Crystal structure of the TreS-Pep2 complex, initiating α-glucan synthesis in the GlgE pathway of mycobacteria
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- University of Birmingham Microbiome Treatment Centre, University of Birmingham, Birmingham, United Kingdom; Department of Gastroenterology, University Hospital Birmingham, Birmingham, United Kingdom. Electronic address: firstname.lastname@example.org.
- Chemistry & Biochemistry, Alberta RNA Research & Training Institute, Canada.
A growing body of evidence implicates the mycobacterial capsule, the outermost layer of the mycobacterial cell envelope, in modulation of the host immune response and virulence of mycobacteria. Mycobacteria synthesize the dominant capsule component, α(1→4)-linked glucan, via three interconnected and potentially redundant metabolic pathways. Here, we report the crystal structure of the Mycobacterium smegmatis TreS:Pep2 complex, containing trehalose synthase (TreS) and maltokinase (Pep2), which converts trehalose to maltose 1-phosphate as part of the TreS:Pep2-GlgE pathway. The structure, at 3.6 A resolution, revealed that a diamond-shaped TreS tetramer forms the core of the complex and that pairs of Pep2 monomers bind to opposite apices of the tetramer in a 4 + 4 configuration. However, for the M. smegmatis orthologues, results from isothermal titration calorimetry and analytical ultracentrifugation experiments indicated that the prevalent stoichiometry in solution is 4 TreS + 2 Pep2 protomers. The observed discrepancy between the crystallized complex and the behavior in the solution statemaybe explained by the relatively weak affinity of Pep2 for TreS (K d 3.5 μM at mildly acidic pH) and crystal packing favoring the 4 + 4 complex. Proximity of the ATP-binding site in Pep2 to the complex interface provides a rational basis for rate enhancement of Pep2 upon binding to TreS, but the complex structure appears to rule out substrate channeling between the active sites of TreS and Pep2. Our findings provide a structural model for the trehalose synthase:maltokinase complex in M. smegmatis that offers critical insights into capsule assembly.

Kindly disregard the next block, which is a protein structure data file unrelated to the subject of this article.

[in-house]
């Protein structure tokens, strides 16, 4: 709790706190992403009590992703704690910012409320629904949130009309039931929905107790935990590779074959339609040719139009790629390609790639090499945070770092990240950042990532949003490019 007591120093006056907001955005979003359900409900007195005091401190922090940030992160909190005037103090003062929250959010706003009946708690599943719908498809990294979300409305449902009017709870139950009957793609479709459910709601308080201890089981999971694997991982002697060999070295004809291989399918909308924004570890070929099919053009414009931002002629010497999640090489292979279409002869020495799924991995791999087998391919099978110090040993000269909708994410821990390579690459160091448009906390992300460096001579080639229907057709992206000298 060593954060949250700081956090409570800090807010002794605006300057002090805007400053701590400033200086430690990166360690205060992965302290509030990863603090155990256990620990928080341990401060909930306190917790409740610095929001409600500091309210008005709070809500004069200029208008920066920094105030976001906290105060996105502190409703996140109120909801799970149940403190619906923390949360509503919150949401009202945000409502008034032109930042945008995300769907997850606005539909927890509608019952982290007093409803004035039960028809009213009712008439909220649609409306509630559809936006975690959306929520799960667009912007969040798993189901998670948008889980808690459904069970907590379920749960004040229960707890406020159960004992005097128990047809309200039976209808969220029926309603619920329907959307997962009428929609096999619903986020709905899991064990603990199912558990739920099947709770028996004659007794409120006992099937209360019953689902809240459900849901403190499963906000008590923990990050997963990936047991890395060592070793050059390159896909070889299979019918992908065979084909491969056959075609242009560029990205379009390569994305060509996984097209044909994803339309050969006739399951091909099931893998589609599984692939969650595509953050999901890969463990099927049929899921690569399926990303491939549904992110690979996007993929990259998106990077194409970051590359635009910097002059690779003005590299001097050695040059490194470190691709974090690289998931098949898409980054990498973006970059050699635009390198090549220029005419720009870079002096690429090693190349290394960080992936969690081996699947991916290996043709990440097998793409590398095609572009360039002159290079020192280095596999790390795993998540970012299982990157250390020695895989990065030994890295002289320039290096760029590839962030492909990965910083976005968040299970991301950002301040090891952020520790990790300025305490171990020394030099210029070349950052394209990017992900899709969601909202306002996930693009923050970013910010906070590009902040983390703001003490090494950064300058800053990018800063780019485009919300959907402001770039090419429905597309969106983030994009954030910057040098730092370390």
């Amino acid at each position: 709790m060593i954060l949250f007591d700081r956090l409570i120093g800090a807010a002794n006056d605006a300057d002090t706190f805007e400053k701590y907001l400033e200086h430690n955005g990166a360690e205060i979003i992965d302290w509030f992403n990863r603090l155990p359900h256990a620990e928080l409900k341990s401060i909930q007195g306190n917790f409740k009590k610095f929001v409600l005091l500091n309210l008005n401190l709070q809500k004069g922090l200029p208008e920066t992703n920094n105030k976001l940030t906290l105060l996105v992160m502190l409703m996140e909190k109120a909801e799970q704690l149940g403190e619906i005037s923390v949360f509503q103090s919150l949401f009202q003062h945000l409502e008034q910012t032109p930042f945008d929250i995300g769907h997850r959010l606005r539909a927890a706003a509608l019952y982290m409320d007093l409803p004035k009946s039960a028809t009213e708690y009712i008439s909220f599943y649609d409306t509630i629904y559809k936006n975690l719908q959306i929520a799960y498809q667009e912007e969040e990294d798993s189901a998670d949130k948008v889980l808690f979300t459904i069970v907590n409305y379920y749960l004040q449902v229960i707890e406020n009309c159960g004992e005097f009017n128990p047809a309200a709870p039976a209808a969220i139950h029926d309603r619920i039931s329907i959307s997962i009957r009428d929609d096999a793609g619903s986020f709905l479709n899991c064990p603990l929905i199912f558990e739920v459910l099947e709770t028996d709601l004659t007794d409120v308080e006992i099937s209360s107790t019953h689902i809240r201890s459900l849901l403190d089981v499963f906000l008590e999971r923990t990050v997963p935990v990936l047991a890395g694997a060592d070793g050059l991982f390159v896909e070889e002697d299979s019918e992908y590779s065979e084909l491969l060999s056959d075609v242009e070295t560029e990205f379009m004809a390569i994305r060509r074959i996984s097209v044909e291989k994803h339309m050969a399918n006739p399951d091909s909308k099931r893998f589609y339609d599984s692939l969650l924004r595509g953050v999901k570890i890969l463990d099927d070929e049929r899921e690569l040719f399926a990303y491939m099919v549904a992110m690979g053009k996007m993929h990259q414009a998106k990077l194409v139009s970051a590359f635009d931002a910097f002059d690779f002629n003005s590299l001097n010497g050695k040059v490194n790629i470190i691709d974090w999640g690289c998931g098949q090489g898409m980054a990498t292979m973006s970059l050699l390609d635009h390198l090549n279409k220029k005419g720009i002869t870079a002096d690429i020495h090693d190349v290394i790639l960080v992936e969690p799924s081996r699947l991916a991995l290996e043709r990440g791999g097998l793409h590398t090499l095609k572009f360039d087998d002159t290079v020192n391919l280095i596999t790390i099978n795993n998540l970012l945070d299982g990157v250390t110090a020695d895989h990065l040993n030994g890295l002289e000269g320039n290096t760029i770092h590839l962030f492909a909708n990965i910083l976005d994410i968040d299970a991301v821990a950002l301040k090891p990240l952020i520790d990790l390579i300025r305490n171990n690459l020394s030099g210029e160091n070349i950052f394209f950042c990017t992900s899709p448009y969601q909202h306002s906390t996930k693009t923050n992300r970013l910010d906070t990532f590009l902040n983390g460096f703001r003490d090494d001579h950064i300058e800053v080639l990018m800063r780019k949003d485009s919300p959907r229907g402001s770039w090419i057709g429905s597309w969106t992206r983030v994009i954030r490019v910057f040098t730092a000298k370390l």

|Number of pages||12|
|Journal||The Journal of biological chemistry|
|Early online date||15 Mar 2019|
|Publication status||Published - 3 May 2019|